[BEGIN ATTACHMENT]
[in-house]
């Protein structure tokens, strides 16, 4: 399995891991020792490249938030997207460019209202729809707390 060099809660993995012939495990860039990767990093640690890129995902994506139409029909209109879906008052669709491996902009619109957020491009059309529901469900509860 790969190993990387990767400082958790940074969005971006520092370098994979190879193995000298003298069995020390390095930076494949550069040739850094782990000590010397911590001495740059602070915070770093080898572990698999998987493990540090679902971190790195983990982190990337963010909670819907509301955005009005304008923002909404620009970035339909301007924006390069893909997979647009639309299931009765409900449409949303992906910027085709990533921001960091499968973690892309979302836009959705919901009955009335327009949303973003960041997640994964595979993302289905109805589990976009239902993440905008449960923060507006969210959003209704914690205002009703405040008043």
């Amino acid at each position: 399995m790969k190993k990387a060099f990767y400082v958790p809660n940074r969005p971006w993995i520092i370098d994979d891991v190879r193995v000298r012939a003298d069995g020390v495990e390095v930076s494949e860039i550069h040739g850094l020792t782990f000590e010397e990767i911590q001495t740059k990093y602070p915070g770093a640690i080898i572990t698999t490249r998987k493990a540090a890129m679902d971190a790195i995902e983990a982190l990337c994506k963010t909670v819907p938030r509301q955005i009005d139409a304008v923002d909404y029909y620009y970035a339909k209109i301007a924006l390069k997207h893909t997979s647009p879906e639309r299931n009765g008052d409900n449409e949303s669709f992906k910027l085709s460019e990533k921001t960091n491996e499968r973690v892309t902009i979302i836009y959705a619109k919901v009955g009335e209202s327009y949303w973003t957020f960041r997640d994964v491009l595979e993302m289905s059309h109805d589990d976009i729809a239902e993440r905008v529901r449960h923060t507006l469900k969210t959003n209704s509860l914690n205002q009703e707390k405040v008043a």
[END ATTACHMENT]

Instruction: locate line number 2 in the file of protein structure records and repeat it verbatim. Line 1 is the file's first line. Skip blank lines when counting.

């Protein structure tokens, strides 16, 4: 399995891991020792490249938030997207460019209202729809707390 060099809660993995012939495990860039990767990093640690890129995902994506139409029909209109879906008052669709491996902009619109957020491009059309529901469900509860 790969190993990387990767400082958790940074969005971006520092370098994979190879193995000298003298069995020390390095930076494949550069040739850094782990000590010397911590001495740059602070915070770093080898572990698999998987493990540090679902971190790195983990982190990337963010909670819907509301955005009005304008923002909404620009970035339909301007924006390069893909997979647009639309299931009765409900449409949303992906910027085709990533921001960091499968973690892309979302836009959705919901009955009335327009949303973003960041997640994964595979993302289905109805589990976009239902993440905008449960923060507006969210959003209704914690205002009703405040008043």